The Wild Bride, Berkeley



‘The Wild Bride’

Kneehigh Theatre production
Adapted and directed by Emma Rice
Music by Stu Barker
Lyrics and text by Carl Grose
Berkeley Repertory Theatre
Dec. 2, 2011–Jan. 22, 2012

“The Wild Bride” is a wild ride across farmland and forest, crossroads and battlefields, into palaces and out again all the way to maturity and a rueful kind of happily-ever-after. Based on a Grimm fairy tale — and, make no mistake, there are some pretty grim moments — it has been adapted and directed by Emma Rice, set to some terrific music and brought all the way to Berkeley from Cornwall, after an extensive tour of the British Isles. Kneehigh Theatre, the folks who brought the innovative adaptation of Noël Coward’s “Brief Encounter” to these shores, is back again, this time with a morality tale that is part “Faust,” part “Snow White” and part “Edward Scissorhands.” It’s funny and sad and more than a little feminist and wonderfully performed by an ensemble of talented actors, dancers and musicians.

The Devil is in the details and he is exuberantly played by Stuart McLoughlin, who sings a mean blues as part of the gig. Waiting at the crossroads (as, he warns us, he always is), he strikes a bargain with an impoverished bumpkin (Stuart Goodwin) — riches galore for whatever happens to be in the bumpkin’s backyard. The man, simply called The Father, thinks he has beat the Devil because he only has an old tree back there but, at the time the deal is made, his beloved daughter wanders into the space. And thereby hangs the tale. The Girl, played by Audrey Brisson, is so innocent and pure that, when the Devil demands payment, her tears, falling upon her hands, emit an unearthly glow. So the Devil makes her father chop them off. But she’s still too pure. So he has her smeared with mud and leaves and sends her out into the forest to fend for herself.

No home, no hands: what’s a poor girl to do? This one, now called The Wild and played by Patrycja Kujawska, dances, eats pears that drop into her mouth from an obliging tree and falls in love with a passing prince (Goodwin again as a nerdy Scotsman). He brings her home to Mama (cleverly played by a painting) and marries her. And then the real fun begins. This may be a fairy tale, but it is for adults only. The coupling of the newlyweds is as explicit as it is hilarious and the gore (first the chopping off of hands and later, eyes and a heart) isn’t easy to take. And the Devil, sometimes rather endearing and other times really scary, hasn’t given up. He sends the Prince off to war (also pretty harrowing) and the now-pregnant Girl is driven back out into the forest. Here she morphs into the Woman, played mostly in dance by the elegant Eva Magyar (who also contributed to Etta Murfitt’s excellent choreography). Time passes. Her son grows. The heartbroken Prince searches for her. And the Devil waits, as he does for all of us.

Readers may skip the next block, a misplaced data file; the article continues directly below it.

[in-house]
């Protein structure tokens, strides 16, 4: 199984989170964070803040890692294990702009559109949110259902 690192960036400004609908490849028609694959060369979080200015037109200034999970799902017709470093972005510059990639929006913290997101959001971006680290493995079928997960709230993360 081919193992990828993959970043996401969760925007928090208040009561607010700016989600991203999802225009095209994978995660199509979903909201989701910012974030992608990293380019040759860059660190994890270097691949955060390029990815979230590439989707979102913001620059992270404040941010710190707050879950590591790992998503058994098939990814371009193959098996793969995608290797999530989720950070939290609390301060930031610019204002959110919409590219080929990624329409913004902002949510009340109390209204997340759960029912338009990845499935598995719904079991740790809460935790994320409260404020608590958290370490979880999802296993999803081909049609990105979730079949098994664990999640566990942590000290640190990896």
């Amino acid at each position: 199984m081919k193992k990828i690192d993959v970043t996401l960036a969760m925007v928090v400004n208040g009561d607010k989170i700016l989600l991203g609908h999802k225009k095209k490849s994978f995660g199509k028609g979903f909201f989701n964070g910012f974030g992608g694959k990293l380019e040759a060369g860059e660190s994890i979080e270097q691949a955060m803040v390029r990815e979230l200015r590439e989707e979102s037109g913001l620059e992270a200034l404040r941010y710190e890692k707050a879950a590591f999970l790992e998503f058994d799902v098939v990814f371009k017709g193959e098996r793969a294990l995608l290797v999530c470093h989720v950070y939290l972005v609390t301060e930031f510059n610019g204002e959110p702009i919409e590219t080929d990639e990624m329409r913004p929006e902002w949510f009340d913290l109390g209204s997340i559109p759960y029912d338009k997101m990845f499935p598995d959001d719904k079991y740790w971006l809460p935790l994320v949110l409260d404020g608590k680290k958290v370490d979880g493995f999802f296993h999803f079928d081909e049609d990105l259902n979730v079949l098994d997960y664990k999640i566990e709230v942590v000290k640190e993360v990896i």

What the production lacks in man (or woman) power, it makes up for in inventiveness. When the three actresses are not playing the lead, they sing (Brisson) and play the fiddle (Kujawska), backed up by Ian Ross, billed as The Musician. McLoughlin plays the bass as well as handling most of the vocals. Brisson plays an accordion. Stu Barker’s music is a combination of folk tunes, the blues of 30s musician Robert Johnson — who himself was rumored to have sold his soul to the devil in trade for his skill — and Eastern European modes. It is haunting; as is the story. “The Wild Bride” is once upon a very good time.

San Francisco, CA
Suzanne Weiss wanted to be a ballerina with all her heart, but the rest of her body was not equipped to go along with the program so she became a critic instead. Covering dance, theater and music for various papers in Chicago and the Bay Area has kept her on her toes for the past 25 years.